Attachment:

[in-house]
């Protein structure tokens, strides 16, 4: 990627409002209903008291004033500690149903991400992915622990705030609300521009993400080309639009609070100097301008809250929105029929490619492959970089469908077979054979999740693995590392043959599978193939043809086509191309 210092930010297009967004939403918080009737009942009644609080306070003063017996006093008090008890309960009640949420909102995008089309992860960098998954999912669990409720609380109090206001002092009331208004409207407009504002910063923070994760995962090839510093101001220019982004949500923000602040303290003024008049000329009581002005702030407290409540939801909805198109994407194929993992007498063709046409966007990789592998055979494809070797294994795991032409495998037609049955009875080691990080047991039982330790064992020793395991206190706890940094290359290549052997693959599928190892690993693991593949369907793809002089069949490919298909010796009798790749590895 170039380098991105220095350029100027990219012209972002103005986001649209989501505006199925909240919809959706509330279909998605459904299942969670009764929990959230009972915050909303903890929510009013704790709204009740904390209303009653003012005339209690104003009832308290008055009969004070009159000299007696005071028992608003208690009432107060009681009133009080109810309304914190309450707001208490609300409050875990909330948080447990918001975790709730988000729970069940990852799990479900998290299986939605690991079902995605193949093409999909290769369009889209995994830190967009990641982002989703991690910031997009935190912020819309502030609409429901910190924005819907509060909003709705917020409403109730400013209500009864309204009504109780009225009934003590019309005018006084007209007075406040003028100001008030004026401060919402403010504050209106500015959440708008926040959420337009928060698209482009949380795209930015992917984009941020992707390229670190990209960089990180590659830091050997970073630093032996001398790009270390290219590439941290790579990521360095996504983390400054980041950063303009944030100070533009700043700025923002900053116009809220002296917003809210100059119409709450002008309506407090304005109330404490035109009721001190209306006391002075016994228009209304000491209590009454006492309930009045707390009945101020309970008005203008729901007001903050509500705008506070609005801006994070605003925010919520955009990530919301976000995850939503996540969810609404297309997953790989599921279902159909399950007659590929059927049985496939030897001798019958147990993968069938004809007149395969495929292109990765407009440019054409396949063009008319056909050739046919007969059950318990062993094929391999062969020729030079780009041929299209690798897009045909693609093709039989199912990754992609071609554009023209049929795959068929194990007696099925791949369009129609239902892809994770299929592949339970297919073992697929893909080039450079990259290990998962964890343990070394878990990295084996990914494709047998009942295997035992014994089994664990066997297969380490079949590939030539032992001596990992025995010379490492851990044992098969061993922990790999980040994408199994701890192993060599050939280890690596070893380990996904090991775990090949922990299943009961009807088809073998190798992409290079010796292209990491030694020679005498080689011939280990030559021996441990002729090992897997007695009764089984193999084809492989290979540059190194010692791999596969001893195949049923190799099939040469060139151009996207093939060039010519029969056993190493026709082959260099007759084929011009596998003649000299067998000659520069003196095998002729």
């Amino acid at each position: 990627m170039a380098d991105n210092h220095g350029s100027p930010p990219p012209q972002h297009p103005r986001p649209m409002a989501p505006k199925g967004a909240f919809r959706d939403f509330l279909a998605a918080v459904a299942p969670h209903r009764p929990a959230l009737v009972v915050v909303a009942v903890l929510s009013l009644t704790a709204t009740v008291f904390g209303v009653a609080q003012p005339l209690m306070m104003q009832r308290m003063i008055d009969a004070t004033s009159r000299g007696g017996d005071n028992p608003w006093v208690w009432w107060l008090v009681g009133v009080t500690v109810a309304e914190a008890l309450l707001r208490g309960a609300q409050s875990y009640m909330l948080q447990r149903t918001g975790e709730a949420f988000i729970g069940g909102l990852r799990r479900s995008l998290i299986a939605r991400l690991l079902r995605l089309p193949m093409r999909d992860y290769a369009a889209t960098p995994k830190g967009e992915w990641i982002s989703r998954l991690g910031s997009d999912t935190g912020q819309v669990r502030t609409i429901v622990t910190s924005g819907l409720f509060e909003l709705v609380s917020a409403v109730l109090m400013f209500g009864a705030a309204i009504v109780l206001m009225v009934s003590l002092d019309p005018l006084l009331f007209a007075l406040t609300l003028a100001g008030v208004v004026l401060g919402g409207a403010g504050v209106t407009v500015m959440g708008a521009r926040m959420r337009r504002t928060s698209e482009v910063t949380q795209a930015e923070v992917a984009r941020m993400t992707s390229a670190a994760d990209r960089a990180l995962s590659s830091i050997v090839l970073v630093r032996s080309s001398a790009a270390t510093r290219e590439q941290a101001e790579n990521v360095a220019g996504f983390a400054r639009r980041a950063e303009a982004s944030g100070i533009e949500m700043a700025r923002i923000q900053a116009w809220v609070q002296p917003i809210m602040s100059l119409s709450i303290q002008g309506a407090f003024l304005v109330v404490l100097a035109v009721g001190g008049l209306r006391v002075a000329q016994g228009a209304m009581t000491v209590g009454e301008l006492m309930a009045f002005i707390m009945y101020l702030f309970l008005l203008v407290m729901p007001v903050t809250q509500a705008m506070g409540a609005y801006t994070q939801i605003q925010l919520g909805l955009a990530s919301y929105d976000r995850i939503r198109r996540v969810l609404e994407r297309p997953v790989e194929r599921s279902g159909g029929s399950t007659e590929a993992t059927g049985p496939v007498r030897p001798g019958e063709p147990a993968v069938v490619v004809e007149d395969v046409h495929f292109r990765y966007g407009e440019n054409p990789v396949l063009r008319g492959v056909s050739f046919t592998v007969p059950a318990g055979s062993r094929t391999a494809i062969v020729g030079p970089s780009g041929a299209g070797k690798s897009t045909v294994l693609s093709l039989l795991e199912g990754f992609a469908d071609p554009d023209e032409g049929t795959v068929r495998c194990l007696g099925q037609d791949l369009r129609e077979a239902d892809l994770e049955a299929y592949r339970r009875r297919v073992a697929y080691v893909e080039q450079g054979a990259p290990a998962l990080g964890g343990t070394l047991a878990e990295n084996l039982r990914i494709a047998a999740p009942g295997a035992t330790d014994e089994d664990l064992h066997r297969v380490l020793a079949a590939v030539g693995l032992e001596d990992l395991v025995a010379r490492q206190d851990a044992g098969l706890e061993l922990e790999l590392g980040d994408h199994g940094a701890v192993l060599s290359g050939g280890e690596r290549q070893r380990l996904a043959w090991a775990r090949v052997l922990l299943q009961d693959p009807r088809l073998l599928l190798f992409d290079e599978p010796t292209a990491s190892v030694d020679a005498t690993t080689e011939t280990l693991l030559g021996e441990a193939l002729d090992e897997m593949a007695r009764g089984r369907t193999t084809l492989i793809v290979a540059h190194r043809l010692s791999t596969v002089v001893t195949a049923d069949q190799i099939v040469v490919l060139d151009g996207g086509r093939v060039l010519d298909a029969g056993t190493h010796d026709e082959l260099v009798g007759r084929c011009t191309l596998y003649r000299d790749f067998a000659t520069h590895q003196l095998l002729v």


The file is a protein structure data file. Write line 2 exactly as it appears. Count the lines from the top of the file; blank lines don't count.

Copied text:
């Protein structure tokens, strides 16, 4: 990627409002209903008291004033500690149903991400992915622990705030609300521009993400080309639009609070100097301008809250929105029929490619492959970089469908077979054979999740693995590392043959599978193939043809086509191309 210092930010297009967004939403918080009737009942009644609080306070003063017996006093008090008890309960009640949420909102995008089309992860960098998954999912669990409720609380109090206001002092009331208004409207407009504002910063923070994760995962090839510093101001220019982004949500923000602040303290003024008049000329009581002005702030407290409540939801909805198109994407194929993992007498063709046409966007990789592998055979494809070797294994795991032409495998037609049955009875080691990080047991039982330790064992020793395991206190706890940094290359290549052997693959599928190892690993693991593949369907793809002089069949490919298909010796009798790749590895 170039380098991105220095350029100027990219012209972002103005986001649209989501505006199925909240919809959706509330279909998605459904299942969670009764929990959230009972915050909303903890929510009013704790709204009740904390209303009653003012005339209690104003009832308290008055009969004070009159000299007696005071028992608003208690009432107060009681009133009080109810309304914190309450707001208490609300409050875990909330948080447990918001975790709730988000729970069940990852799990479900998290299986939605690991079902995605193949093409999909290769369009889209995994830190967009990641982002989703991690910031997009935190912020819309502030609409429901910190924005819907509060909003709705917020409403109730400013209500009864309204009504109780009225009934003590019309005018006084007209007075406040003028100001008030004026401060919402403010504050209106500015959440708008926040959420337009928060698209482009949380795209930015992917984009941020992707390229670190990209960089990180590659830091050997970073630093032996001398790009270390290219590439941290790579990521360095996504983390400054980041950063303009944030100070533009700043700025923002900053116009809220002296917003809210100059119409709450002008309506407090304005109330404490035109009721001190209306006391002075016994228009209304000491209590009454006492309930009045707390009945101020309970008005203008729901007001903050509500705008506070609005801006994070605003925010919520955009990530919301976000995850939503996540969810609404297309997953790989599921279902159909399950007659590929059927049985496939030897001798019958147990993968069938004809007149395969495929292109990765407009440019054409396949063009008319056909050739046919007969059950318990062993094929391999062969020729030079780009041929299209690798897009045909693609093709039989199912990754992609071609554009023209049929795959068929194990007696099925791949369009129609239902892809994770299929592949339970297919073992697929893909080039450079990259290990998962964890343990070394878990990295084996990914494709047998009942295997035992014994089994664990066997297969380490079949590939030539032992001596990992025995010379490492851990044992098969061993922990790999980040994408199994701890192993060599050939280890690596070893380990996904090991775990090949922990299943009961009807088809073998190798992409290079010796292209990491030694020679005498080689011939280990030559021996441990002729090992897997007695009764089984193999084809492989290979540059190194010692791999596969001893195949049923190799099939040469060139151009996207093939060039010519029969056993190493026709082959260099007759084929011009596998003649000299067998000659520069003196095998002729």